Hackers bundling malicious files inside legitimate Zoom installers

Security researchers have discovered that hackers are now installing plenty of malware in the legitimate video conferencing service Zoom to infiltrate devices of users downloading the app.

Zoom, that has been among the most popular video conferencing services worldwide, recently saw an astronomical rise in worldwide adoption thanks to lockdowns imposed in a large number of countries due to the COVID-29 outbreak.

Researchers at security firm Trend Micro recently discovered that cyber criminals are now trying to exploit the global demand for video conferencing services to target as many devices as possible by hijacking legitimate video conferencing solutions.

The researchers noticed that hackers are now trying to install malicious cryptocurrency files in the legitimate Zoom installer to infect devices. “We found a Coinminer bundled with the legitimate installer of video conferencing app Zoom, luring users who want to install the software but end up unwittingly downloading a malicious file. The compromised files are not from Zoom’s official download center, and are assumed to come from fraudulent websites,” They said.

Furthermore, they mentioned that the sidden rise in demand for conferencing solutions did not give service providers enough time to secure their applications and hackers are taking advantage of emerging security flaws. “The sudden need to transition to a work-from-home setup left enterprises with little time to ramp up security measures to ensure that it fits the requirements demanded by remote work. It also exposes businesses to possible compromise due to threat actors abusing tools like video conferencing apps to propagate malware.”

“Users are advised to only download installers from applications’ official websites to avoid such compromise. Users should also follow best practices for securing work-from-home setups. A multilayered protection approach is also recommended to effectively detect and block threats regardless of where they are in the system,” the researchers added.

Organisations mist run endpoint detection software across all systems to detect malware

Commenting on cyber criminals exploiting the increasing demand for remote working solutions, Marcus Moreno, manager of threat research at Webroot, told TEISS that “as businesses scurried to setup their employees to work from home, Zoom has quickly risen as the easy, go-to platform for video conferencing. It’s not surprising to see this trend. As with any major current event, malicious actors observe this as a lure opportunity. I'd expect to see this trend continue not only for Zoom, but also for any other platform or site that has seen an increase of traffic or use as a result of this pandemic.”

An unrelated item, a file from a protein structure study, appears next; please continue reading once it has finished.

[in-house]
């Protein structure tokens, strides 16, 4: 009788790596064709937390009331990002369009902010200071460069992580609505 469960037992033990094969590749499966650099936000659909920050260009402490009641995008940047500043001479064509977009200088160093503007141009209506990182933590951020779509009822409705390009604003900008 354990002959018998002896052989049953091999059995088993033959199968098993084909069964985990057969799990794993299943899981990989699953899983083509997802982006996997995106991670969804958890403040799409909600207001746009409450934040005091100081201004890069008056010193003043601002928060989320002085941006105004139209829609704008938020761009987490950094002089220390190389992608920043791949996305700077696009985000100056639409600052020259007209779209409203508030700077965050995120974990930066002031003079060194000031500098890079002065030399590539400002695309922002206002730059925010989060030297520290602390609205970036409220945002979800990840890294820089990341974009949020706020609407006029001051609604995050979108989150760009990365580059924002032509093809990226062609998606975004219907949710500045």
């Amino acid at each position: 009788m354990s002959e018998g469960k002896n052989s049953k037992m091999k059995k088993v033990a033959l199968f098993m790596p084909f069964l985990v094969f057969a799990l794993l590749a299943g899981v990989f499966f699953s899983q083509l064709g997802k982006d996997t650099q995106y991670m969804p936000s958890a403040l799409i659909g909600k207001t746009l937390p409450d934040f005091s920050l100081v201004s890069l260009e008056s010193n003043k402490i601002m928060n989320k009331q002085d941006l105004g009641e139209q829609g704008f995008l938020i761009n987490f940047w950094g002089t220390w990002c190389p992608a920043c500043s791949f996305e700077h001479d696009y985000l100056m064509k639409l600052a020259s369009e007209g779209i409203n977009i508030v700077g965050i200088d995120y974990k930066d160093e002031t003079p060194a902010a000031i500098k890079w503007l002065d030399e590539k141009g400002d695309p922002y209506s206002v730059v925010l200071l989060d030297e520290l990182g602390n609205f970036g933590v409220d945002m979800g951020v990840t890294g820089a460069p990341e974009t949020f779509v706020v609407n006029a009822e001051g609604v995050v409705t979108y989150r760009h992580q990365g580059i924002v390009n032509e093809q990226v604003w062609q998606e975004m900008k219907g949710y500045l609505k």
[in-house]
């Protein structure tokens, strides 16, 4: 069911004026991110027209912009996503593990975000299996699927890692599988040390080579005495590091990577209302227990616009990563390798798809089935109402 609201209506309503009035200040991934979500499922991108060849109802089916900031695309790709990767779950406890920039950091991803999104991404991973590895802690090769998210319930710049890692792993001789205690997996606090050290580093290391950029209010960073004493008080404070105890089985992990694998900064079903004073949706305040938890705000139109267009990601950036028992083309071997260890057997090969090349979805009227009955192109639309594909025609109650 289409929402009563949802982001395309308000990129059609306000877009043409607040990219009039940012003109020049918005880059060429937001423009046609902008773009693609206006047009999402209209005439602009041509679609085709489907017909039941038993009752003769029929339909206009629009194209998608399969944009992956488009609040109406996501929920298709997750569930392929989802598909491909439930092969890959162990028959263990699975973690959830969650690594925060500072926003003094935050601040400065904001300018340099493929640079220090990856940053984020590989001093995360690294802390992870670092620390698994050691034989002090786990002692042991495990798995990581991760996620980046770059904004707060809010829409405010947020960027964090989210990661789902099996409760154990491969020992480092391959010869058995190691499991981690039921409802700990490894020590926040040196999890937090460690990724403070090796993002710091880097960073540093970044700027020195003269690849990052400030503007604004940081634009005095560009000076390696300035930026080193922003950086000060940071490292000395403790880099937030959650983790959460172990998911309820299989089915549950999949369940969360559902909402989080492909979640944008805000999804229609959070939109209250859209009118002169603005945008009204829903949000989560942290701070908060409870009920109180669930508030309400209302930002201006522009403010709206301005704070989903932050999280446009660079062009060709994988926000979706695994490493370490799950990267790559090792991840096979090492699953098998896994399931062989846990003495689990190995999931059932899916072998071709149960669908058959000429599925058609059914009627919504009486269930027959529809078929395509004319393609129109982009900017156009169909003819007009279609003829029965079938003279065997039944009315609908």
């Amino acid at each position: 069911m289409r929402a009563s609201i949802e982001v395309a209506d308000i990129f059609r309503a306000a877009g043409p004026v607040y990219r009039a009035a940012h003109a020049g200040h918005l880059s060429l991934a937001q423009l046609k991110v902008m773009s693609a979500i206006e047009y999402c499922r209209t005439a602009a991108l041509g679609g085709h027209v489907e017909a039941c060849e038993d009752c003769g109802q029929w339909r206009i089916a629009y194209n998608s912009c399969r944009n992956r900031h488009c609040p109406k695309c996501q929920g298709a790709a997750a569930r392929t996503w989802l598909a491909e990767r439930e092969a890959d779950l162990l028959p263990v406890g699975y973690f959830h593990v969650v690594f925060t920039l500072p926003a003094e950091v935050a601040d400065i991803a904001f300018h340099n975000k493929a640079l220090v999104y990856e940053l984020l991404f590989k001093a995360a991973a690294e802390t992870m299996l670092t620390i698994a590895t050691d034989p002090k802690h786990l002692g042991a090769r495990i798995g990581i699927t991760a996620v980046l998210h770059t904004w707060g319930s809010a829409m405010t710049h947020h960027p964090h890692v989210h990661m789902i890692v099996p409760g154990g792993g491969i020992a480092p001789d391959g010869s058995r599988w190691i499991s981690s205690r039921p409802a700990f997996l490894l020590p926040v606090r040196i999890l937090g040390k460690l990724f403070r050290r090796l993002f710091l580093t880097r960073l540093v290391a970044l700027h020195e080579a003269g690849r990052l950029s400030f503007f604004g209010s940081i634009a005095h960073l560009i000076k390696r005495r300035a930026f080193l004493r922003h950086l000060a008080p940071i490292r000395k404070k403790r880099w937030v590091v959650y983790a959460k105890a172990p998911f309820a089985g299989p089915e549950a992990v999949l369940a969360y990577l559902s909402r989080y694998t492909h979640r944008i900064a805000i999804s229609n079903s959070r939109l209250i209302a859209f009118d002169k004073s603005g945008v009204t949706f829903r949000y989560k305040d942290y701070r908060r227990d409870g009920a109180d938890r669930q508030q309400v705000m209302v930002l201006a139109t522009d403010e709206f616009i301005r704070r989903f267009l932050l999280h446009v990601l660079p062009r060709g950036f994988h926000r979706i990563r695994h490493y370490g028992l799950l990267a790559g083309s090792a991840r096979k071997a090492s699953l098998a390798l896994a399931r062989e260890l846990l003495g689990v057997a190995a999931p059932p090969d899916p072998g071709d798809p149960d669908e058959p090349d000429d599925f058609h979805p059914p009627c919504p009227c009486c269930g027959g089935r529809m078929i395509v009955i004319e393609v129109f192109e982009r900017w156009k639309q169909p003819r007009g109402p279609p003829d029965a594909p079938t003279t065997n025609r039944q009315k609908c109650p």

Javvad Malik, Security Awareness Advocate at KnowBe4, said that like many attacks, the criminals are favouring a social engineering ploy in order to trick unsuspecting users into installing a malware-laden version of the software. It serves as a stark reminder as to why security awareness and training is more important than before with remote users being targeted more than before.

"It's vital that users are aware of the threats of phishing and the correct process to follow in order to get any form of software. Users should refer to their IT teams when in doubt as to the official sources to download any software, and report any suspected phishing emails," he added.

According to Marco Essomba, founder of BlockAPT, millions of workers that have been rushed home to work remotely in the face of this pandemic are still coming to terms with the new cyber threats that face them. And adversaries know it. Not only is there uncertainty about how to defend against it, but who is responsible for doing so.

"Organisations should implement an extra layer of protection by running an endpoint detection software across all devices. This will provide protection against unauthorised malware and other types of malicious programs from executing on employee devices. From the perspective of the individual user, keeping your Zoom software updated with the latest version and patches mitigates against most of these threats," he added.

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